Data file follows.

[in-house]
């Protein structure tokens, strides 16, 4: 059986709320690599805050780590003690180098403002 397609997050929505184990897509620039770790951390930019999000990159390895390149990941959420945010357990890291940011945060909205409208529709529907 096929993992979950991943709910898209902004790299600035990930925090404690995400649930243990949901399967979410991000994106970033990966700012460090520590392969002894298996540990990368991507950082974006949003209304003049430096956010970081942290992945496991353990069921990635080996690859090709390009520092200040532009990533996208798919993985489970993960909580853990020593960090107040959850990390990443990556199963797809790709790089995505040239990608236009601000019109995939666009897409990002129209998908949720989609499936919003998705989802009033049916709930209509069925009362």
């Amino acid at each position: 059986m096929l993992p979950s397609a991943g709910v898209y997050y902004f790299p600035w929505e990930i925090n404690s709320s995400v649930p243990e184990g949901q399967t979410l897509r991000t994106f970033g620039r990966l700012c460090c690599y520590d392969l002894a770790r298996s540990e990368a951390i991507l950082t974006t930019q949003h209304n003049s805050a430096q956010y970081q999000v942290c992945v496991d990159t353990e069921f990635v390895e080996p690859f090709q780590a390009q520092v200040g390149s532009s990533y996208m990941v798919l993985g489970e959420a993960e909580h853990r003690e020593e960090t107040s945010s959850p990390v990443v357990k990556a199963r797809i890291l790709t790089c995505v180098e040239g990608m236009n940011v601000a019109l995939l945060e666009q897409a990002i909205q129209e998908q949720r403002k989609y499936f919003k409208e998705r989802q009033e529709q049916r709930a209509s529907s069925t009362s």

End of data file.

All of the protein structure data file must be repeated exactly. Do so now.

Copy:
[in-house]
């Protein structure tokens, strides 16, 4: 059986709320690599805050780590003690180098403002 397609997050929505184990897509620039770790951390930019999000990159390895390149990941959420945010357990890291940011945060909205409208529709529907 096929993992979950991943709910898209902004790299600035990930925090404690995400649930243990949901399967979410991000994106970033990966700012460090520590392969002894298996540990990368991507950082974006949003209304003049430096956010970081942290992945496991353990069921990635080996690859090709390009520092200040532009990533996208798919993985489970993960909580853990020593960090107040959850990390990443990556199963797809790709790089995505040239990608236009601000019109995939666009897409990002129209998908949720989609499936919003998705989802009033049916709930209509069925009362």
């Amino acid at each position: 059986m096929l993992p979950s397609a991943g709910v898209y997050y902004f790299p600035w929505e990930i925090n404690s709320s995400v649930p243990e184990g949901q399967t979410l897509r991000t994106f970033g620039r990966l700012c460090c690599y520590d392969l002894a770790r298996s540990e990368a951390i991507l950082t974006t930019q949003h209304n003049s805050a430096q956010y970081q999000v942290c992945v496991d990159t353990e069921f990635v390895e080996p690859f090709q780590a390009q520092v200040g390149s532009s990533y996208m990941v798919l993985g489970e959420a993960e909580h853990r003690e020593e960090t107040s945010s959850p990390v990443v357990k990556a199963r797809i890291l790709t790089c995505v180098e040239g990608m236009n940011v601000a019109l995939l945060e666009q897409a990002i909205q129209e998908q949720r403002k989609y499936f919003k409208e998705r989802q009033e529709q049916r709930a209509s529907s069925t009362s």